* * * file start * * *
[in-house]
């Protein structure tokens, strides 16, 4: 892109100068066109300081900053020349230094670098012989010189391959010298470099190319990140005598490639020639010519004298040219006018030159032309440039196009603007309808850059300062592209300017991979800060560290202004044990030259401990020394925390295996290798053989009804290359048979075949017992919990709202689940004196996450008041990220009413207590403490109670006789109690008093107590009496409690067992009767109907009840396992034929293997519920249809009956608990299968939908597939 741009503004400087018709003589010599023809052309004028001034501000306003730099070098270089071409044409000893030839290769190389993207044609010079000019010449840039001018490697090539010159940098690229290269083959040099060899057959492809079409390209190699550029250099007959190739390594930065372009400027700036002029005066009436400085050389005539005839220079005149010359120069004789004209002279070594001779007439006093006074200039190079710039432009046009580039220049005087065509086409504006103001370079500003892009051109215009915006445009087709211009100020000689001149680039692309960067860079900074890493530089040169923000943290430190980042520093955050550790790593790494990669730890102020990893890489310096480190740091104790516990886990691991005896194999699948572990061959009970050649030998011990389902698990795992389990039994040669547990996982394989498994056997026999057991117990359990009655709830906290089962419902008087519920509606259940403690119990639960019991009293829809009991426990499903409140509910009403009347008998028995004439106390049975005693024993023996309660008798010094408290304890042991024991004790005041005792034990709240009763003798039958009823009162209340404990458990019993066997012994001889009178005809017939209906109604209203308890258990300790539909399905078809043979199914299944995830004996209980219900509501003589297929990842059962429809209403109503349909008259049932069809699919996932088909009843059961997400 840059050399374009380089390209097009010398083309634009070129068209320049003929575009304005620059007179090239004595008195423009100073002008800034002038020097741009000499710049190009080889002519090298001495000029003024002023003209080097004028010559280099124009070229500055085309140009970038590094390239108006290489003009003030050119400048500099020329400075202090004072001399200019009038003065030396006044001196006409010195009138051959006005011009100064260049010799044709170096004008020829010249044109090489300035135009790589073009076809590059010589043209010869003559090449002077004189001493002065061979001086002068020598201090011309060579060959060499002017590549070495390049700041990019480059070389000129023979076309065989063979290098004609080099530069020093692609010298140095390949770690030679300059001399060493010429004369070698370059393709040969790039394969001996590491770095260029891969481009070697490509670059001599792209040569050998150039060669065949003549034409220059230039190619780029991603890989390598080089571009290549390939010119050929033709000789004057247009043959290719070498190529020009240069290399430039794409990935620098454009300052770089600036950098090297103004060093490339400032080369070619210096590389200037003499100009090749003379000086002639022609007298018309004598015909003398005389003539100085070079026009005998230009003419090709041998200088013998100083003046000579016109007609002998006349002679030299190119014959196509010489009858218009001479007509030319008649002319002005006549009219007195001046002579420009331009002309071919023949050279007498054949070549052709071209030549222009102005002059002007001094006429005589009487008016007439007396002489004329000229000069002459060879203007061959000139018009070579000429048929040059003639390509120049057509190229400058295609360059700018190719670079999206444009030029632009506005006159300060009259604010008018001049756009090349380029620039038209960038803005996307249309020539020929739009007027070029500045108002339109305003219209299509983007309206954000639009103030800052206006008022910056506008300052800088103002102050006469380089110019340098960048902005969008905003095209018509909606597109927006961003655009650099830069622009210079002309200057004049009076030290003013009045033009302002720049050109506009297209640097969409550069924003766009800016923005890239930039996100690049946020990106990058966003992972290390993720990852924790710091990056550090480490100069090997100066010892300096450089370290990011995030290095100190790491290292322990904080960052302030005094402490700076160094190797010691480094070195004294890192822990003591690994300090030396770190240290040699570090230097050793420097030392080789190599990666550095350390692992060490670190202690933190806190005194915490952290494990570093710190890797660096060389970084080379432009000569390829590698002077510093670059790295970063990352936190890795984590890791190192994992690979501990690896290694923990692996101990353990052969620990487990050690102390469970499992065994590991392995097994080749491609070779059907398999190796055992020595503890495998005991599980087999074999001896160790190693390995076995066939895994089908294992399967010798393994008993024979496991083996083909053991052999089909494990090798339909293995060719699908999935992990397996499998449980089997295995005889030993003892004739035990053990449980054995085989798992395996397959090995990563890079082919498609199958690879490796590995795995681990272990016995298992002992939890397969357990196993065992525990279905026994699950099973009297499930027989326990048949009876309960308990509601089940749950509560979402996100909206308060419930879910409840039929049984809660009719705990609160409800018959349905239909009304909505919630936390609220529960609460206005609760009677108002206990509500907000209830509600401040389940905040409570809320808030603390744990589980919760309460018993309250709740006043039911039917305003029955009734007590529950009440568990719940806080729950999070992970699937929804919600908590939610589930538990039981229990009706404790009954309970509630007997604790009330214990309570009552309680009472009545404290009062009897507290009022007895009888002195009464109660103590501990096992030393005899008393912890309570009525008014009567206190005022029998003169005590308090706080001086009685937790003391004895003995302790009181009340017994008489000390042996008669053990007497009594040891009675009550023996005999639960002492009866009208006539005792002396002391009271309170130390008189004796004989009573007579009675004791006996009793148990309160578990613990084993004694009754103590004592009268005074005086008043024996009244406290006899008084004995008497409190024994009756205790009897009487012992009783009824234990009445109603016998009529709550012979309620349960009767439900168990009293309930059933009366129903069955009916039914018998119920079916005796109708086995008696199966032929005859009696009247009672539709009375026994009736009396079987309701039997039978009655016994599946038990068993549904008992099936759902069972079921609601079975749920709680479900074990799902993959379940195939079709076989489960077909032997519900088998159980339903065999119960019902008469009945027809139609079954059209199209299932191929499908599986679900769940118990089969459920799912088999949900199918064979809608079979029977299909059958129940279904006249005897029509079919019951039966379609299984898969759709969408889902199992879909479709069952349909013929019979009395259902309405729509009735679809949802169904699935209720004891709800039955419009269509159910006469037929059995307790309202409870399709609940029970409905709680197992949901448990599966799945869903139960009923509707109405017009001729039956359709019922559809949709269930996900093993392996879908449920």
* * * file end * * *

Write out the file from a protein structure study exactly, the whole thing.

[in-house]
């Protein structure tokens, strides 16, 4: 892109100068066109300081900053020349230094670098012989010189391959010298470099190319990140005598490639020639010519004298040219006018030159032309440039196009603007309808850059300062592209300017991979800060560290202004044990030259401990020394925390295996290798053989009804290359048979075949017992919990709202689940004196996450008041990220009413207590403490109670006789109690008093107590009496409690067992009767109907009840396992034929293997519920249809009956608990299968939908597939 741009503004400087018709003589010599023809052309004028001034501000306003730099070098270089071409044409000893030839290769190389993207044609010079000019010449840039001018490697090539010159940098690229290269083959040099060899057959492809079409390209190699550029250099007959190739390594930065372009400027700036002029005066009436400085050389005539005839220079005149010359120069004789004209002279070594001779007439006093006074200039190079710039432009046009580039220049005087065509086409504006103001370079500003892009051109215009915006445009087709211009100020000689001149680039692309960067860079900074890493530089040169923000943290430190980042520093955050550790790593790494990669730890102020990893890489310096480190740091104790516990886990691991005896194999699948572990061959009970050649030998011990389902698990795992389990039994040669547990996982394989498994056997026999057991117990359990009655709830906290089962419902008087519920509606259940403690119990639960019991009293829809009991426990499903409140509910009403009347008998028995004439106390049975005693024993023996309660008798010094408290304890042991024991004790005041005792034990709240009763003798039958009823009162209340404990458990019993066997012994001889009178005809017939209906109604209203308890258990300790539909399905078809043979199914299944995830004996209980219900509501003589297929990842059962429809209403109503349909008259049932069809699919996932088909009843059961997400 840059050399374009380089390209097009010398083309634009070129068209320049003929575009304005620059007179090239004595008195423009100073002008800034002038020097741009000499710049190009080889002519090298001495000029003024002023003209080097004028010559280099124009070229500055085309140009970038590094390239108006290489003009003030050119400048500099020329400075202090004072001399200019009038003065030396006044001196006409010195009138051959006005011009100064260049010799044709170096004008020829010249044109090489300035135009790589073009076809590059010589043209010869003559090449002077004189001493002065061979001086002068020598201090011309060579060959060499002017590549070495390049700041990019480059070389000129023979076309065989063979290098004609080099530069020093692609010298140095390949770690030679300059001399060493010429004369070698370059393709040969790039394969001996590491770095260029891969481009070697490509670059001599792209040569050998150039060669065949003549034409220059230039190619780029991603890989390598080089571009290549390939010119050929033709000789004057247009043959290719070498190529020009240069290399430039794409990935620098454009300052770089600036950098090297103004060093490339400032080369070619210096590389200037003499100009090749003379000086002639022609007298018309004598015909003398005389003539100085070079026009005998230009003419090709041998200088013998100083003046000579016109007609002998006349002679030299190119014959196509010489009858218009001479007509030319008649002319002005006549009219007195001046002579420009331009002309071919023949050279007498054949070549052709071209030549222009102005002059002007001094006429005589009487008016007439007396002489004329000229000069002459060879203007061959000139018009070579000429048929040059003639390509120049057509190229400058295609360059700018190719670079999206444009030029632009506005006159300060009259604010008018001049756009090349380029620039038209960038803005996307249309020539020929739009007027070029500045108002339109305003219209299509983007309206954000639009103030800052206006008022910056506008300052800088103002102050006469380089110019340098960048902005969008905003095209018509909606597109927006961003655009650099830069622009210079002309200057004049009076030290003013009045033009302002720049050109506009297209640097969409550069924003766009800016923005890239930039996100690049946020990106990058966003992972290390993720990852924790710091990056550090480490100069090997100066010892300096450089370290990011995030290095100190790491290292322990904080960052302030005094402490700076160094190797010691480094070195004294890192822990003591690994300090030396770190240290040699570090230097050793420097030392080789190599990666550095350390692992060490670190202690933190806190005194915490952290494990570093710190890797660096060389970084080379432009000569390829590698002077510093670059790295970063990352936190890795984590890791190192994992690979501990690896290694923990692996101990353990052969620990487990050690102390469970499992065994590991392995097994080749491609070779059907398999190796055992020595503890495998005991599980087999074999001896160790190693390995076995066939895994089908294992399967010798393994008993024979496991083996083909053991052999089909494990090798339909293995060719699908999935992990397996499998449980089997295995005889030993003892004739035990053990449980054995085989798992395996397959090995990563890079082919498609199958690879490796590995795995681990272990016995298992002992939890397969357990196993065992525990279905026994699950099973009297499930027989326990048949009876309960308990509601089940749950509560979402996100909206308060419930879910409840039929049984809660009719705990609160409800018959349905239909009304909505919630936390609220529960609460206005609760009677108002206990509500907000209830509600401040389940905040409570809320808030603390744990589980919760309460018993309250709740006043039911039917305003029955009734007590529950009440568990719940806080729950999070992970699937929804919600908590939610589930538990039981229990009706404790009954309970509630007997604790009330214990309570009552309680009472009545404290009062009897507290009022007895009888002195009464109660103590501990096992030393005899008393912890309570009525008014009567206190005022029998003169005590308090706080001086009685937790003391004895003995302790009181009340017994008489000390042996008669053990007497009594040891009675009550023996005999639960002492009866009208006539005792002396002391009271309170130390008189004796004989009573007579009675004791006996009793148990309160578990613990084993004694009754103590004592009268005074005086008043024996009244406290006899008084004995008497409190024994009756205790009897009487012992009783009824234990009445109603016998009529709550012979309620349960009767439900168990009293309930059933009366129903069955009916039914018998119920079916005796109708086995008696199966032929005859009696009247009672539709009375026994009736009396079987309701039997039978009655016994599946038990068993549904008992099936759902069972079921609601079975749920709680479900074990799902993959379940195939079709076989489960077909032997519900088998159980339903065999119960019902008469009945027809139609079954059209199209299932191929499908599986679900769940118990089969459920799912088999949900199918064979809608079979029977299909059958129940279904006249005897029509079919019951039966379609299984898969759709969408889902199992879909479709069952349909013929019979009395259902309405729509009735679809949802169904699935209720004891709800039955419009269509159910006469037929059995307790309202409870399709609940029970409905709680197992949901448990599966799945869903139960009923509707109405017009001729039956359709019922559809949709269930996900093993392996879908449920």